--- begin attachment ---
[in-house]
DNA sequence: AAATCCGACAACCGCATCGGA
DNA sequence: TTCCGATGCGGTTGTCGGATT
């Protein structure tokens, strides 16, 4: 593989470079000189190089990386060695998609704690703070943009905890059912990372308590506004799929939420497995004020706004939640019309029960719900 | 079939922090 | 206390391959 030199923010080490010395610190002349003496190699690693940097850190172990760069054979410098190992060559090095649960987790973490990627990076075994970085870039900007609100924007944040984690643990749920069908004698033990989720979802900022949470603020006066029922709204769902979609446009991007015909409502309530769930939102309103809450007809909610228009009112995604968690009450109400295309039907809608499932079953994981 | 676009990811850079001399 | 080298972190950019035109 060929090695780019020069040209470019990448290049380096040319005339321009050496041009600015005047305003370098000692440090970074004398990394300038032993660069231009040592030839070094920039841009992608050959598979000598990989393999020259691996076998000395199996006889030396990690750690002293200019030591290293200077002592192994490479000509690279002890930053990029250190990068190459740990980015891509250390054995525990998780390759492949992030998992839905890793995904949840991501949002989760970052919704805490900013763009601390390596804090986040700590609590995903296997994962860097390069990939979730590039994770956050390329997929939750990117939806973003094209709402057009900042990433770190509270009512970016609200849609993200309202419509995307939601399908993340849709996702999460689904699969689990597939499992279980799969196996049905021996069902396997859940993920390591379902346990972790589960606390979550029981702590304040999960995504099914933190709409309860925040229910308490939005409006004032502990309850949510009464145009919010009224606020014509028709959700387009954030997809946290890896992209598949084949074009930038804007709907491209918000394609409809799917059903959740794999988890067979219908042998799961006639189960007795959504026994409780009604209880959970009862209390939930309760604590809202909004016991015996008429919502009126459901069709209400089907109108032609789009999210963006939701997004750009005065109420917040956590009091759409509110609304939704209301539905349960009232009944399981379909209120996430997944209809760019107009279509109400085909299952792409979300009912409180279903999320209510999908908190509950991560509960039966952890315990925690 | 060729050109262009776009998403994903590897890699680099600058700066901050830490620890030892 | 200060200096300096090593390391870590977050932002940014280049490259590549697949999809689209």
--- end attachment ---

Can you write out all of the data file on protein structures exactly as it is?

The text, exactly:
[in-house]
DNA sequence: AAATCCGACAACCGCATCGGA
DNA sequence: TTCCGATGCGGTTGTCGGATT
């Protein structure tokens, strides 16, 4: 593989470079000189190089990386060695998609704690703070943009905890059912990372308590506004799929939420497995004020706004939640019309029960719900 | 079939922090 | 206390391959 030199923010080490010395610190002349003496190699690693940097850190172990760069054979410098190992060559090095649960987790973490990627990076075994970085870039900007609100924007944040984690643990749920069908004698033990989720979802900022949470603020006066029922709204769902979609446009991007015909409502309530769930939102309103809450007809909610228009009112995604968690009450109400295309039907809608499932079953994981 | 676009990811850079001399 | 080298972190950019035109 060929090695780019020069040209470019990448290049380096040319005339321009050496041009600015005047305003370098000692440090970074004398990394300038032993660069231009040592030839070094920039841009992608050959598979000598990989393999020259691996076998000395199996006889030396990690750690002293200019030591290293200077002592192994490479000509690279002890930053990029250190990068190459740990980015891509250390054995525990998780390759492949992030998992839905890793995904949840991501949002989760970052919704805490900013763009601390390596804090986040700590609590995903296997994962860097390069990939979730590039994770956050390329997929939750990117939806973003094209709402057009900042990433770190509270009512970016609200849609993200309202419509995307939601399908993340849709996702999460689904699969689990597939499992279980799969196996049905021996069902396997859940993920390591379902346990972790589960606390979550029981702590304040999960995504099914933190709409309860925040229910308490939005409006004032502990309850949510009464145009919010009224606020014509028709959700387009954030997809946290890896992209598949084949074009930038804007709907491209918000394609409809799917059903959740794999988890067979219908042998799961006639189960007795959504026994409780009604209880959970009862209390939930309760604590809202909004016991015996008429919502009126459901069709209400089907109108032609789009999210963006939701997004750009005065109420917040956590009091759409509110609304939704209301539905349960009232009944399981379909209120996430997944209809760019107009279509109400085909299952792409979300009912409180279903999320209510999908908190509950991560509960039966952890315990925690 | 060729050109262009776009998403994903590897890699680099600058700066901050830490620890030892 | 200060200096300096090593390391870590977050932002940014280049490259590549697949999809689209």